|Details yet to be released; judge must approve agreement|
Friday, February 21, 2014
By KEN BRADLEY - Staff Writer
A settlement has been reached in a lawsuit connected to the 2010 fire truck crash that killed two volunteer firefighters.
Tony Russell, a Roanoke lawyer representing the plaintiff, Christie Altice-Weaver, in the lawsuit, said Wednesday the lawsuit has been settled.
"The lawsuit has been settled and a hearing date of March 3 at noon has been set," he said.
At the hearing, Judge W.N. Alexander II will accept or reject the settlement.
Volunteer firefighters Posey Dillon, 59, and William "Danny" Altice, 67, were killed when the fire truck driven by Dillon collided with an SUV, driven by Terri Anne Valentine, at the intersection of Route 40 East and School Board Road.
The fire truck struck the curb and rolled several times, ejecting both firefighters.
Altice-Weaver, the daughter of Danny Altice and executor of his estate, sued Valentine and Dillon's estate, represented by Dillon's wife, Ann. The lawsuit alleged that Valentine's and Dillon's negligence caused the death of Danny Altice and sought $2 million in damages.
In September, a jury found Valentine negligent in the crash and awarded Altice-Weaver $9,984.37 for the funeral expenses.
In December, however, Alexander said money should also have been awarded to Altice's son, daughter and granddaughter for pain and suffering because of his death, and the judge ordered a new trial for July 28. However, Alexander said Valentine's liability, which had already been established in the first trial, would stand.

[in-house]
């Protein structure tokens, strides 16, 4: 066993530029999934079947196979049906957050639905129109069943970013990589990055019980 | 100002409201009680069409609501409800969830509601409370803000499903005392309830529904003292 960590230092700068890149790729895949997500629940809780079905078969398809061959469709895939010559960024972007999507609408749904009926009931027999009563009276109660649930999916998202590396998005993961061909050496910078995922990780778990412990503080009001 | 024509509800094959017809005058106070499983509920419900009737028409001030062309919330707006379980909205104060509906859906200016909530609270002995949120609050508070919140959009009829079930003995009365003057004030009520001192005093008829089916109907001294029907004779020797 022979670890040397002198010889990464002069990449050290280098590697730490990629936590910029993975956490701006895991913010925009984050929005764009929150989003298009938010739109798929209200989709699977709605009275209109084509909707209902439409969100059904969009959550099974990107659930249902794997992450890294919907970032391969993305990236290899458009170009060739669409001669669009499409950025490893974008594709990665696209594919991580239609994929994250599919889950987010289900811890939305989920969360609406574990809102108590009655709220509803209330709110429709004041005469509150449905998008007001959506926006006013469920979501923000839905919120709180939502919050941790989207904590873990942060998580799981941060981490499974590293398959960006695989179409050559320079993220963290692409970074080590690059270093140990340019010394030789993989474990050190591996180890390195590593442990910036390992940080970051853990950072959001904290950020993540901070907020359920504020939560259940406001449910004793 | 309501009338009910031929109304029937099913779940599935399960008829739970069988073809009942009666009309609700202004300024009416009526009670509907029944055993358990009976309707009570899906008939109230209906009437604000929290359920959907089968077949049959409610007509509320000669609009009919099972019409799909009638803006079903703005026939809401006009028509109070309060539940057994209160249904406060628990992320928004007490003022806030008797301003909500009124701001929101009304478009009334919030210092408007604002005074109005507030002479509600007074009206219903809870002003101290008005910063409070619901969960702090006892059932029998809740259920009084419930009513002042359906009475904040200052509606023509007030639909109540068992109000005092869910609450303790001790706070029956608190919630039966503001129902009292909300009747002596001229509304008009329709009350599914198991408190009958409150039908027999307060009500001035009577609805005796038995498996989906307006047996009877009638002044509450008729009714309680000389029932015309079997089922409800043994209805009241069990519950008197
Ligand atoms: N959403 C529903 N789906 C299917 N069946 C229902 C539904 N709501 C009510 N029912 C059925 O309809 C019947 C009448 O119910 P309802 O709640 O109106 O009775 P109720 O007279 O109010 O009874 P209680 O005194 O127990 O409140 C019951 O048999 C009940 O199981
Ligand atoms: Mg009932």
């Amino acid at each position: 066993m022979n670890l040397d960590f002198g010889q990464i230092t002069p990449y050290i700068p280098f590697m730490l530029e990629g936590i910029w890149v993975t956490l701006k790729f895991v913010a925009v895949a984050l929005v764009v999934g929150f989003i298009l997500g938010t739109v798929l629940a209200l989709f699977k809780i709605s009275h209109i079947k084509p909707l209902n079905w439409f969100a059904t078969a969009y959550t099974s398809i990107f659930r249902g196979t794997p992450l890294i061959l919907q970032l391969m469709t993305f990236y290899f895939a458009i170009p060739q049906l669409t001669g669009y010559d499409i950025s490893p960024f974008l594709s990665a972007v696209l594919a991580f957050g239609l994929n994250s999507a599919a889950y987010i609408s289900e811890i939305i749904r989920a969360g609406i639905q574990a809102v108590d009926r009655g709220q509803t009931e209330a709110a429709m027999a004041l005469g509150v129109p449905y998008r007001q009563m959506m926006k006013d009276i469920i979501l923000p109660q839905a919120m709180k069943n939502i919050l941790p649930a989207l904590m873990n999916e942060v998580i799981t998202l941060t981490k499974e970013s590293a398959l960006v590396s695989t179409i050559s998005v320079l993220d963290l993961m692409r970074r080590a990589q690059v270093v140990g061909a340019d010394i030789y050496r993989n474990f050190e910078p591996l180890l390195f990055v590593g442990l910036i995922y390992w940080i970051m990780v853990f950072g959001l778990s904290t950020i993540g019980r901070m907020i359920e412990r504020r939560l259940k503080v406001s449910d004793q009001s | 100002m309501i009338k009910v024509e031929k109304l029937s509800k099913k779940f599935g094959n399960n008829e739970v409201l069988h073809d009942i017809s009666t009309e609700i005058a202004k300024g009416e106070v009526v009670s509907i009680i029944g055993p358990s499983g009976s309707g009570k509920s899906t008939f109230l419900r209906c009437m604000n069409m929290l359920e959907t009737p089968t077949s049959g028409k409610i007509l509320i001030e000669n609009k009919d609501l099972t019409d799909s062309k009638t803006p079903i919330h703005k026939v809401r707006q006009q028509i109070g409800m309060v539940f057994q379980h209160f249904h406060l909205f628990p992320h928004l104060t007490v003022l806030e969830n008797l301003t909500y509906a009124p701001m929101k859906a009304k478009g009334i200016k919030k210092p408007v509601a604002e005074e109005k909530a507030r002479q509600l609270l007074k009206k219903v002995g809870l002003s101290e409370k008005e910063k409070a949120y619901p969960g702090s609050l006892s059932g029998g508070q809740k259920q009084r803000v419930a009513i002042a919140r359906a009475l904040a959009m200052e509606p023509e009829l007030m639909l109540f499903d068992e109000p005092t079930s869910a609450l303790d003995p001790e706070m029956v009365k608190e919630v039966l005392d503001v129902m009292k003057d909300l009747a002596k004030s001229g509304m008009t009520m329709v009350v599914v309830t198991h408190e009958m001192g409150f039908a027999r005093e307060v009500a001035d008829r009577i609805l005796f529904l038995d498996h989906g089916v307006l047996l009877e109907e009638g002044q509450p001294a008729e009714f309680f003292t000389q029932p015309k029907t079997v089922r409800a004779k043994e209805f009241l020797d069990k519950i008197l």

The Virginia State Police investigation determined that Valentine had a green light and the fire truck slowed at the intersection but did not stop. No charges were filed against Valentine.
Witnesses testified in September that Valentine entered the intersection on a green light and struck the rear back side of the fire truck, pushing the fire truck into the curb, causing the fire truck to roll three times before it came to a halt on the hood of another vehicle.
The same jury found in favor of Dillon's estate in September, finding no negligence on his part in the crash.
Alexander said in December that he erred in the earlier trial by not allowing more specific testimony by an expert witness in the case against the Dillon estate.
Russell declined to comment on the terms of the settlement. However, the Code of Virginia requires the details of a wrongful death suit be made public.